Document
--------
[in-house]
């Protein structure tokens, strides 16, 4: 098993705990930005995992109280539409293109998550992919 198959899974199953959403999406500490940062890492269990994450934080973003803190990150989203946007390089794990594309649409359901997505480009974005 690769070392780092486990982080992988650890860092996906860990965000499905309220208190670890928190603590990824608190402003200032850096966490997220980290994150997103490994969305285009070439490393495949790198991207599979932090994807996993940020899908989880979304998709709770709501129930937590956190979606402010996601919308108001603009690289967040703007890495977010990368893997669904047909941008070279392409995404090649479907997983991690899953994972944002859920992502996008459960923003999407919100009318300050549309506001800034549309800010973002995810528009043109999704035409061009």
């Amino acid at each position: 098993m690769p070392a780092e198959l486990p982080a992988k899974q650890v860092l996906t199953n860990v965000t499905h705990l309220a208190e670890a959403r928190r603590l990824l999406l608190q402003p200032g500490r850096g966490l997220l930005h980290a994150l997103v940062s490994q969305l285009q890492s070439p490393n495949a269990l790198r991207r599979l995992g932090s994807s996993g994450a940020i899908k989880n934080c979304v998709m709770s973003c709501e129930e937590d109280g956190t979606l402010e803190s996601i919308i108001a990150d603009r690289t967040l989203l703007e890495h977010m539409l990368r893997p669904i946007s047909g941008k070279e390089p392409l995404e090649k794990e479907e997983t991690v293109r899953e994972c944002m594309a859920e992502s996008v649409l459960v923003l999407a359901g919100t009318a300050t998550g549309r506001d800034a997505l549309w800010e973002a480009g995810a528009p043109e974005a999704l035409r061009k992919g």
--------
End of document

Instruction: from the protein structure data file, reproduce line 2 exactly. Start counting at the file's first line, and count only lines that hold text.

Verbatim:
């Protein structure tokens, strides 16, 4: 098993705990930005995992109280539409293109998550992919 198959899974199953959403999406500490940062890492269990994450934080973003803190990150989203946007390089794990594309649409359901997505480009974005 690769070392780092486990982080992988650890860092996906860990965000499905309220208190670890928190603590990824608190402003200032850096966490997220980290994150997103490994969305285009070439490393495949790198991207599979932090994807996993940020899908989880979304998709709770709501129930937590956190979606402010996601919308108001603009690289967040703007890495977010990368893997669904047909941008070279392409995404090649479907997983991690899953994972944002859920992502996008459960923003999407919100009318300050549309506001800034549309800010973002995810528009043109999704035409061009």